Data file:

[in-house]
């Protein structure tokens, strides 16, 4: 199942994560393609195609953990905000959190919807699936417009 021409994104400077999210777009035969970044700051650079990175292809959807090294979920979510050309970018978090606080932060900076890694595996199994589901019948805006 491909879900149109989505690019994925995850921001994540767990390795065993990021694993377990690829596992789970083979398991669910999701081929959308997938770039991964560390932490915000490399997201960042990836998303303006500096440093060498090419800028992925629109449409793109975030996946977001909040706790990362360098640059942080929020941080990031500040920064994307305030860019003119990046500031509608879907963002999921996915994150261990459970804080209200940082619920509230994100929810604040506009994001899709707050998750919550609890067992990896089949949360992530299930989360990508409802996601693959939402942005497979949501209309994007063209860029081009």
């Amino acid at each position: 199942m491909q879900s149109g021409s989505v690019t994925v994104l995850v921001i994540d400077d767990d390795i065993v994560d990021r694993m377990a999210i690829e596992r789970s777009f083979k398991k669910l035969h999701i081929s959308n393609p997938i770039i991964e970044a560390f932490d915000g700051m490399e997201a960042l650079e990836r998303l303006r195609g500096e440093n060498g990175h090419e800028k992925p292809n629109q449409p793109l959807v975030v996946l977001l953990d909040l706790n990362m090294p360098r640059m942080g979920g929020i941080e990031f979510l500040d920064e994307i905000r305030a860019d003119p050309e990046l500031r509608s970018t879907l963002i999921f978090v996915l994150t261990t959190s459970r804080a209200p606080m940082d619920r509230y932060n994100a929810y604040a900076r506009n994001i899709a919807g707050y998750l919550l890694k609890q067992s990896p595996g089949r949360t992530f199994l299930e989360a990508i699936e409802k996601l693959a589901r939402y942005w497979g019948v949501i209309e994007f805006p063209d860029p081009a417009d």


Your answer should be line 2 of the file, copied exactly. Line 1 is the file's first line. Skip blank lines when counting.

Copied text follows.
């Protein structure tokens, strides 16, 4: 199942994560393609195609953990905000959190919807699936417009 021409994104400077999210777009035969970044700051650079990175292809959807090294979920979510050309970018978090606080932060900076890694595996199994589901019948805006 491909879900149109989505690019994925995850921001994540767990390795065993990021694993377990690829596992789970083979398991669910999701081929959308997938770039991964560390932490915000490399997201960042990836998303303006500096440093060498090419800028992925629109449409793109975030996946977001909040706790990362360098640059942080929020941080990031500040920064994307305030860019003119990046500031509608879907963002999921996915994150261990459970804080209200940082619920509230994100929810604040506009994001899709707050998750919550609890067992990896089949949360992530299930989360990508409802996601693959939402942005497979949501209309994007063209860029081009």